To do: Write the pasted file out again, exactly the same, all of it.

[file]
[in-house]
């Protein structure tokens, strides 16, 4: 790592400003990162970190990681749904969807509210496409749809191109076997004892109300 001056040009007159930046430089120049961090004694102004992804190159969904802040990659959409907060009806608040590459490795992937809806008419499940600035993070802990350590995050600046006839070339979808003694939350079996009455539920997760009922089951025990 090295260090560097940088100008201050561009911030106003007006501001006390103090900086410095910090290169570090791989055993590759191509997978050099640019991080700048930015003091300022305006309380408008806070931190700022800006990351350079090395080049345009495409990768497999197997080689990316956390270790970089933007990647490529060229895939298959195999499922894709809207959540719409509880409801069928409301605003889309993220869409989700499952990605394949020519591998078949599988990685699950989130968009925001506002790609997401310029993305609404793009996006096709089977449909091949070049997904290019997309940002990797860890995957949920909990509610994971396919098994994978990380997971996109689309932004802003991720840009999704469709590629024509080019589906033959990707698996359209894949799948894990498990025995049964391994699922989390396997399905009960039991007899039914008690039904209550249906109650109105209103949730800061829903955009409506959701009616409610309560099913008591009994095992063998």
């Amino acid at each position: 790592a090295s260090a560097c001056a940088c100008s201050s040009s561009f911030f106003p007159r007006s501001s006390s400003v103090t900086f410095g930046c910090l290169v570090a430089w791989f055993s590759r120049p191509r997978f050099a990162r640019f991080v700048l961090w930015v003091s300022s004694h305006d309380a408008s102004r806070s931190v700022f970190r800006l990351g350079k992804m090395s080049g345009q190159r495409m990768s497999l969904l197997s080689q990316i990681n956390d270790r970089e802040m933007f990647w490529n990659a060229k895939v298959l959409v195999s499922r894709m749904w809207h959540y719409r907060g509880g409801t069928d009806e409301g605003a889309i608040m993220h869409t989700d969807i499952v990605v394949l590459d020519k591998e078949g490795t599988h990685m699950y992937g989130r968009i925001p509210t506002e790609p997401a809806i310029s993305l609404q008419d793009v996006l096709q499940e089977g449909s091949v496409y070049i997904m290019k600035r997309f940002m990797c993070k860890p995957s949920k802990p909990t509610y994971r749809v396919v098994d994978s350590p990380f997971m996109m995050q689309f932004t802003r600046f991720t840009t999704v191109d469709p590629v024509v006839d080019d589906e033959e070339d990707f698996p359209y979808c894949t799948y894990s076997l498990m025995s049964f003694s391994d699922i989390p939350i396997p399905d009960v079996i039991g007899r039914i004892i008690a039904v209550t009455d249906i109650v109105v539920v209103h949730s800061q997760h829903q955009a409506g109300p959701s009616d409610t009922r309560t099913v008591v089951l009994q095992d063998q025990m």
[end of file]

[in-house]
């Protein structure tokens, strides 16, 4: 790592400003990162970190990681749904969807509210496409749809191109076997004892109300 001056040009007159930046430089120049961090004694102004992804190159969904802040990659959409907060009806608040590459490795992937809806008419499940600035993070802990350590995050600046006839070339979808003694939350079996009455539920997760009922089951025990 090295260090560097940088100008201050561009911030106003007006501001006390103090900086410095910090290169570090791989055993590759191509997978050099640019991080700048930015003091300022305006309380408008806070931190700022800006990351350079090395080049345009495409990768497999197997080689990316956390270790970089933007990647490529060229895939298959195999499922894709809207959540719409509880409801069928409301605003889309993220869409989700499952990605394949020519591998078949599988990685699950989130968009925001506002790609997401310029993305609404793009996006096709089977449909091949070049997904290019997309940002990797860890995957949920909990509610994971396919098994994978990380997971996109689309932004802003991720840009999704469709590629024509080019589906033959990707698996359209894949799948894990498990025995049964391994699922989390396997399905009960039991007899039914008690039904209550249906109650109105209103949730800061829903955009409506959701009616409610309560099913008591009994095992063998």
């Amino acid at each position: 790592a090295s260090a560097c001056a940088c100008s201050s040009s561009f911030f106003p007159r007006s501001s006390s400003v103090t900086f410095g930046c910090l290169v570090a430089w791989f055993s590759r120049p191509r997978f050099a990162r640019f991080v700048l961090w930015v003091s300022s004694h305006d309380a408008s102004r806070s931190v700022f970190r800006l990351g350079k992804m090395s080049g345009q190159r495409m990768s497999l969904l197997s080689q990316i990681n956390d270790r970089e802040m933007f990647w490529n990659a060229k895939v298959l959409v195999s499922r894709m749904w809207h959540y719409r907060g509880g409801t069928d009806e409301g605003a889309i608040m993220h869409t989700d969807i499952v990605v394949l590459d020519k591998e078949g490795t599988h990685m699950y992937g989130r968009i925001p509210t506002e790609p997401a809806i310029s993305l609404q008419d793009v996006l096709q499940e089977g449909s091949v496409y070049i997904m290019k600035r997309f940002m990797c993070k860890p995957s949920k802990p909990t509610y994971r749809v396919v098994d994978s350590p990380f997971m996109m995050q689309f932004t802003r600046f991720t840009t999704v191109d469709p590629v024509v006839d080019d589906e033959e070339d990707f698996p359209y979808c894949t799948y894990s076997l498990m025995s049964f003694s391994d699922i989390p939350i396997p399905d009960v079996i039991g007899r039914i004892i008690a039904v209550t009455d249906i109650v109105v539920v209103h949730s800061q997760h829903q955009a409506g109300p959701s009616d409610t009922r309560t099913v008591v089951l009994q095992d063998q025990m």